Historical Fiction Cover of The Week

Yes, I’m a day late – get over it. This job is getting harder by the week because the more covers I look at, the more picky I get. This week has been especially trying.

Everywhere I look, I trip over covers with very nice images of very nice (usually young) women. So this week I’m going to take the bull by the horns and select my choice from those. I mean, there are just so many, I can’t ignore them any longer. So, what am I looking for in a woman? [No, hang on, that came out a bit wrong… but you know what I mean… I hope…]

In many respects, it’s the same as usual: the image needs to stand out amongst others so I’m looking for interesting colour blends and combinations. It also needs to give me more information than just the woman herself who, as we all know, is likely to bear little resemblance to the character inside the book – so I need at least a hint about the story.

unravelledFirst up is M. K. Tod’s Unravelled.

This stands out because of the crimson dress which suggests an element of passion somewhere along the line and it also gives us a good idea of the period.

Often a brightly-coloured dress will be matched by sumptuous surroundings but here by stark contrast the setting is plain and down to earth – this is not a story about a lady in high society. Add to that the strong hint from the documents in the background that the action takes place in France and this cover fits the bill.

twostrangers

Beryl Matthews’ Two Strangers has several elements to commend it in my eyes.

We only have the face of the girl looking down on the street scene but the scene itself gives us our time period and at least one aspect of the setting: the street and the housing suggest a poor background.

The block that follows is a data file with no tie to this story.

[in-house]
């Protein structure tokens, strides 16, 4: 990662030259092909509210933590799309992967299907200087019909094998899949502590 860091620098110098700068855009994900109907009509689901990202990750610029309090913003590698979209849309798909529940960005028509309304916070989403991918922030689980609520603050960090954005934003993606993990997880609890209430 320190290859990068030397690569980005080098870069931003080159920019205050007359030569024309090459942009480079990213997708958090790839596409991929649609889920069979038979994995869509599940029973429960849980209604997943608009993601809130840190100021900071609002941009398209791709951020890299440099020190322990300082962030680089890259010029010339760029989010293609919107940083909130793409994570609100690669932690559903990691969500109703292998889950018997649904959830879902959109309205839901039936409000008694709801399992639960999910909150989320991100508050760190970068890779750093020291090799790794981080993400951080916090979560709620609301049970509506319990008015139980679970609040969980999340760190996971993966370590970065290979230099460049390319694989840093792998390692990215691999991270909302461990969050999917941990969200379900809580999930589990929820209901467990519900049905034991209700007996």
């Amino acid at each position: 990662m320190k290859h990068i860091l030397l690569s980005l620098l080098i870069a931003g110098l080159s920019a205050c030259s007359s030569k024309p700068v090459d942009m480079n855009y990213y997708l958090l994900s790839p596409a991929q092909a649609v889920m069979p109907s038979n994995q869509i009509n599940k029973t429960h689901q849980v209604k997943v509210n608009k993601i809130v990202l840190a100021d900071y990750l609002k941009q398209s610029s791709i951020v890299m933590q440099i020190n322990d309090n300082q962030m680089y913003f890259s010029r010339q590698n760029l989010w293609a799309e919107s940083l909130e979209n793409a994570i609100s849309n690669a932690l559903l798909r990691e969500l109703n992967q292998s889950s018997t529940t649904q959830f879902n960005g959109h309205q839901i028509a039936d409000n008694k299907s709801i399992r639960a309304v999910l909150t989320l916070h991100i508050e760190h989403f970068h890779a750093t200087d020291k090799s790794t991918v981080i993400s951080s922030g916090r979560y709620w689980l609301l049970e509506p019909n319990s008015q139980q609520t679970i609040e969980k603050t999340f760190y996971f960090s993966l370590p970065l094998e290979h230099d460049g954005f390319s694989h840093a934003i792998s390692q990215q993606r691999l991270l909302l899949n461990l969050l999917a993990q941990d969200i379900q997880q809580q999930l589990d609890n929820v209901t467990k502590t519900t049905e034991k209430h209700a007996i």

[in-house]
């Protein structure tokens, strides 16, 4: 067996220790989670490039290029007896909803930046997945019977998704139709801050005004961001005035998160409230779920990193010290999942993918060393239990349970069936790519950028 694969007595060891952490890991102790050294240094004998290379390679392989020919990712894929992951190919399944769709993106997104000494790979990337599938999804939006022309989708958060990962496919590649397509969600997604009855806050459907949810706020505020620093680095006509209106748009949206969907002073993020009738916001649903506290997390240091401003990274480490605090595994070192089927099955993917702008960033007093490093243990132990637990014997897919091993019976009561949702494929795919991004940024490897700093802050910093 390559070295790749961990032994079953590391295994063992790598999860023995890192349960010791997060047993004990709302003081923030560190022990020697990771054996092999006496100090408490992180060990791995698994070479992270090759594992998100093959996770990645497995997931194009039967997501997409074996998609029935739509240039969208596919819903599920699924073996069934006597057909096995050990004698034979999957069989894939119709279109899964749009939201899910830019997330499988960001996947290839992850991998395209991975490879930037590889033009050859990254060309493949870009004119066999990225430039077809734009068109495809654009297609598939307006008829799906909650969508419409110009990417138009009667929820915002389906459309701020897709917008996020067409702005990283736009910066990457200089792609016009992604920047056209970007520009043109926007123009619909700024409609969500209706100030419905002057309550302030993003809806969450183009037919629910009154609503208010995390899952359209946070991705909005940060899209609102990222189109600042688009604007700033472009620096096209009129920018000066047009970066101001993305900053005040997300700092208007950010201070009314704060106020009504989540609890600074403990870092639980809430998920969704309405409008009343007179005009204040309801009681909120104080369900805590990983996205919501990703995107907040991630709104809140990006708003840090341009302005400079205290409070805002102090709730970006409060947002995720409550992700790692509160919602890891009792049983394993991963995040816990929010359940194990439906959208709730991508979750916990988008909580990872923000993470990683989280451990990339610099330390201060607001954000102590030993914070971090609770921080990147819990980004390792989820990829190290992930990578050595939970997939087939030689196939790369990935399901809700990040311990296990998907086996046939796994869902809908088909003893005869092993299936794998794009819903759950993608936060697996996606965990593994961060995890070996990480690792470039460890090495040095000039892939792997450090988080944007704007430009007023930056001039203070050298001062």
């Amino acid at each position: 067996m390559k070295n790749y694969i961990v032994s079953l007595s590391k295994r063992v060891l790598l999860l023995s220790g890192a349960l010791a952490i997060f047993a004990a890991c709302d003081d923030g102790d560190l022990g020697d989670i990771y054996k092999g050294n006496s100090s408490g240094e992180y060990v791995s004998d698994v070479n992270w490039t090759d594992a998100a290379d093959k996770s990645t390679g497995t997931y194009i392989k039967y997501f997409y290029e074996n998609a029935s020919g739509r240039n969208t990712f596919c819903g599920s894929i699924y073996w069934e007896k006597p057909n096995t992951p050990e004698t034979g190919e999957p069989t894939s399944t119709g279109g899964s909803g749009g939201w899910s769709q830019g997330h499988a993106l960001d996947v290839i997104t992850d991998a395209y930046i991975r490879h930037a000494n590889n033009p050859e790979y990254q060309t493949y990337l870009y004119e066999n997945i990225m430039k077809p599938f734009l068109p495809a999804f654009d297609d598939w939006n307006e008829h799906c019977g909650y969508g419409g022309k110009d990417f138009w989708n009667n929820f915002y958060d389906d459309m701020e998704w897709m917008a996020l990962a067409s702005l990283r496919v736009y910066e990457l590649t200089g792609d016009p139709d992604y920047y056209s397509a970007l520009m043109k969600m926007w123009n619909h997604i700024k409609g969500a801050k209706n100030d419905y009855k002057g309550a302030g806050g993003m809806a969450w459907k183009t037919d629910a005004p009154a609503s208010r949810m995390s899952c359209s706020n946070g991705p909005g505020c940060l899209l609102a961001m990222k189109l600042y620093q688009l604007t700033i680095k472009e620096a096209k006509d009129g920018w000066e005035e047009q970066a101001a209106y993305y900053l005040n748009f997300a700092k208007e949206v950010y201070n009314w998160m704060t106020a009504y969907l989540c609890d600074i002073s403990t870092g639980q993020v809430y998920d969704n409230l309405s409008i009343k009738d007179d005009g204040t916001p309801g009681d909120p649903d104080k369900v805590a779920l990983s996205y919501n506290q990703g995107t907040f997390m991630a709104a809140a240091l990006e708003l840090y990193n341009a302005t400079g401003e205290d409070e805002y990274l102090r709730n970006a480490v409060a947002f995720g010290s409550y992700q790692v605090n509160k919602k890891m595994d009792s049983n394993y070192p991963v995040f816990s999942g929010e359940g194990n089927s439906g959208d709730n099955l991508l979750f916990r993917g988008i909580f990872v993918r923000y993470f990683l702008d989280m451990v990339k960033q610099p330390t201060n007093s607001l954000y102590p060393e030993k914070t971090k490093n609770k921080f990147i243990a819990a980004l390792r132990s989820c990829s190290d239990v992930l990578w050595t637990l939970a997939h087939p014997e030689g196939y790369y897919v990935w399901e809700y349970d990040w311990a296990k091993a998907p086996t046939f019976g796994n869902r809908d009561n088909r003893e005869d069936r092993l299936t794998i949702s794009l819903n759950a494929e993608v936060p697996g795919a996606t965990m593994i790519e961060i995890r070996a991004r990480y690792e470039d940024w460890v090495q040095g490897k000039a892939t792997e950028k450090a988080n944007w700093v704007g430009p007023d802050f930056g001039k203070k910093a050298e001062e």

The austere scene demands the use of understated colours but, despite that, the structure of the whole image is intriguing enough to catch the eye.

Pride of place this week goes to Freda Lightfoot’s The Amber Keeper.

amberkeeper

This is a cover that gives us far more than just a hint of the setting of the story with its Russian architecture prominently displayed in the background of the image. The woman is walking away from us but one senses that she is heading for Russia.

It also gives us a chill atmosphere with the wintry scene. The colours are therefore quite subtle – which I like a lot.

This cover draws me in. There is mystery here and I want to know what she’s heading into.

So, no  medieval or tudor queens, I’m afraid – and I must have looked at hundreds of them! They just don’t do it for me and I’m going to be a bit controversial here and suggest that we can do a little better that just sticking a picture of a woman in a bright dress on the cover – that’s not a comment about the books, just the covers. But, as always, feel free to disagree or suggest other contenders in the comments.

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